To provide more flexibility in charging mobile systems, designers are creating methods such as wireless and solar charging, but their challenges don't end there; they must also be concerned about environmental and safety issues related to charging. Wireless and solar charging are excellent topics, but we will narrow the focus to environmental and safety concerns caused by charging mobile devices. Fortunately, those issues can be addressed with a range of innovative ICs that provide connection, protection, and detection.
Protection not only applies to protection of the system but extends to environmental protection by reducing electronic waste. For example, when a cellphone user gets a new phone and disposes of an old one, the charger normally goes to the dump with it. In fact, nearly a billion phones and their attendant chargers are being discarded each year, thus populating landfills. If chargers could be transferred from one phone to the next (i.e., be universal), a more environmentally friendly situation would arise to reduce this wasteful practice.
A Korean 20-pin TTA charger.
Fortunately, that is exactly what is starting to happen across the globe. The European Commission has proposed a memorandum of understanding to harmonize chargers, which is driving phone manufacturers to use micro-USB connections on chargers for data-enabled smartphones (the fastest-growing tier). Chargers can therefore be used from phone to phone and generation to generation. In the US, to promote a greener world, major cellphone suppliers are joining with cellphone chipset producers, service providers, and two US wireless trade associations -- the GSMA and CTIA -- to push the Universal Charging Solution (UCS) initiative. The Telecommunications Technology Association (TTA) of Korea has recognized the advantages of reusable charging solutions for some time and has approved a universal 20-pin connector for chargers and earphones to address slimmer phone profiles than the former 24-pin connector could (see photo above).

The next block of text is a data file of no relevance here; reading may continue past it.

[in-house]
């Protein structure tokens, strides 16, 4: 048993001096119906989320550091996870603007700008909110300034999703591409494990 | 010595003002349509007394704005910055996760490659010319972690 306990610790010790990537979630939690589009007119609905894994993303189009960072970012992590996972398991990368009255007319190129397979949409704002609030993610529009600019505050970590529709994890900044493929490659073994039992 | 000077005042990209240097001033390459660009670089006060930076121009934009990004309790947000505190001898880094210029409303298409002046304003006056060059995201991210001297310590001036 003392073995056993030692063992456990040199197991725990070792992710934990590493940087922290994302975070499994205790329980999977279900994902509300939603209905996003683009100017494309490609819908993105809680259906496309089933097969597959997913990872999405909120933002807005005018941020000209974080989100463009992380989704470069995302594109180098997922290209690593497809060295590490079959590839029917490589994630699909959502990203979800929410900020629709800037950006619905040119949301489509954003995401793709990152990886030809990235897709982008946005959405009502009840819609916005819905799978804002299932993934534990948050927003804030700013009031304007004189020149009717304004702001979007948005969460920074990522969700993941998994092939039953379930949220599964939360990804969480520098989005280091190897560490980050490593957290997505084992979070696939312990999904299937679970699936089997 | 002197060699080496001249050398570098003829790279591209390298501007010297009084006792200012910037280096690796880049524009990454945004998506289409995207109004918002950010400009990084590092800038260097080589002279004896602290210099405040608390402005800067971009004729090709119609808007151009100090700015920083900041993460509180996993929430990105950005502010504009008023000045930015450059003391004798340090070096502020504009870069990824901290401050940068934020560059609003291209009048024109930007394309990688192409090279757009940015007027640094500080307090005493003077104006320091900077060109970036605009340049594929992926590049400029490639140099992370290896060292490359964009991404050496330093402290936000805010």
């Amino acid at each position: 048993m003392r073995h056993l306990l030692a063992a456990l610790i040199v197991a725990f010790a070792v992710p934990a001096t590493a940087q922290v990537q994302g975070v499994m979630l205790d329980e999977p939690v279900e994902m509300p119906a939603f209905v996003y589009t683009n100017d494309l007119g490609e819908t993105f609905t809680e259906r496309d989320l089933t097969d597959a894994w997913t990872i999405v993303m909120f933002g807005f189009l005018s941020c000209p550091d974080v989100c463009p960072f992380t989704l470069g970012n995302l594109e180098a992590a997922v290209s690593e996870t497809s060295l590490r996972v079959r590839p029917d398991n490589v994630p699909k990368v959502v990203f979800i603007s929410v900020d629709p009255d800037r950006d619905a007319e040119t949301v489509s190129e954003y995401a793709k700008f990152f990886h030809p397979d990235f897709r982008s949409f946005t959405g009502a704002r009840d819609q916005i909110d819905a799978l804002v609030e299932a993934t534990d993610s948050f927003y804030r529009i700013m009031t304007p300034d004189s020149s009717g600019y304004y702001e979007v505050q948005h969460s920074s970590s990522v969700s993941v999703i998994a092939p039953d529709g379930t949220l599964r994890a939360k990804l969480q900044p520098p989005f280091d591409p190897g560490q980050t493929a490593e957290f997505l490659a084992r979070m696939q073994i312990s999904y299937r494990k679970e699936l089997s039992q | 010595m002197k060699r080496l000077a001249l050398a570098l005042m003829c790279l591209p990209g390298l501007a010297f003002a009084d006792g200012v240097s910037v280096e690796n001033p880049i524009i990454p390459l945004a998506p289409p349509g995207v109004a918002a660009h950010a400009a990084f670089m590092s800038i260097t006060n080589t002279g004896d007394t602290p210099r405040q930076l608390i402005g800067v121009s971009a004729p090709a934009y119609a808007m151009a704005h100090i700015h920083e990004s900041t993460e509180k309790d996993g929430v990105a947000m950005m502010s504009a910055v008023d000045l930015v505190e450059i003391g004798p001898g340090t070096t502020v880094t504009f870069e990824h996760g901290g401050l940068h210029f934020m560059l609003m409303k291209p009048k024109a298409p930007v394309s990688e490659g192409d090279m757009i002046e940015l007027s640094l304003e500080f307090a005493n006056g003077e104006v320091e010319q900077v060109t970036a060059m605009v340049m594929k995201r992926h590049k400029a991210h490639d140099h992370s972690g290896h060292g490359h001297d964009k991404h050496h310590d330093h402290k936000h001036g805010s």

Regarding safety concerns, China has taken a universal approach that also uses the USB port. Safety concerns have grown because the notion of cellphone batteries exploding is unnerving to say the least. High-profile reports of injuries in China have prompted the Chinese Ministry of Information Industry to issue its Technical Requirements and Test Method of Charger and Interface for Mobile Telecommunication Terminal Equipment to promote charging safety.
A key element of the Chinese and other safety standards relates to protection from overvoltage conditions, which, as the name implies, is when the voltage used to recharge a battery is higher than a specified safe level for that particular battery. Overvoltage can damage a battery even to the point of catching fire, so overvoltage protection (OVP) integrated circuits are designed to ameliorate such concerns. OVP ICs monitor the voltage and isolate the phone from the charging source if the voltage gets too high. Typical OVP ICs contain internal MOSFETs or control one or more external MOSFETs to switch off the offending charging source. They are a simple, cheap, and effective way to enhance safety.
Because space is always at a premium in a cellphone, a compact package is necessary, and being battery-powered, a low power drain is mandatory. The Korean application, as an example, requires the protection IC to be in-circuit at all times and protect the handset against ±20V. Also, the device must be bidirectional, passing the battery voltage back to the device for USB On-the-Go (OTG) detection. To comply with Korean standards, triggering should be set at a battery voltage of 4.35 with ±1 percent tolerance. Other places have slightly different requirements, so there should be constant attention to the particulars.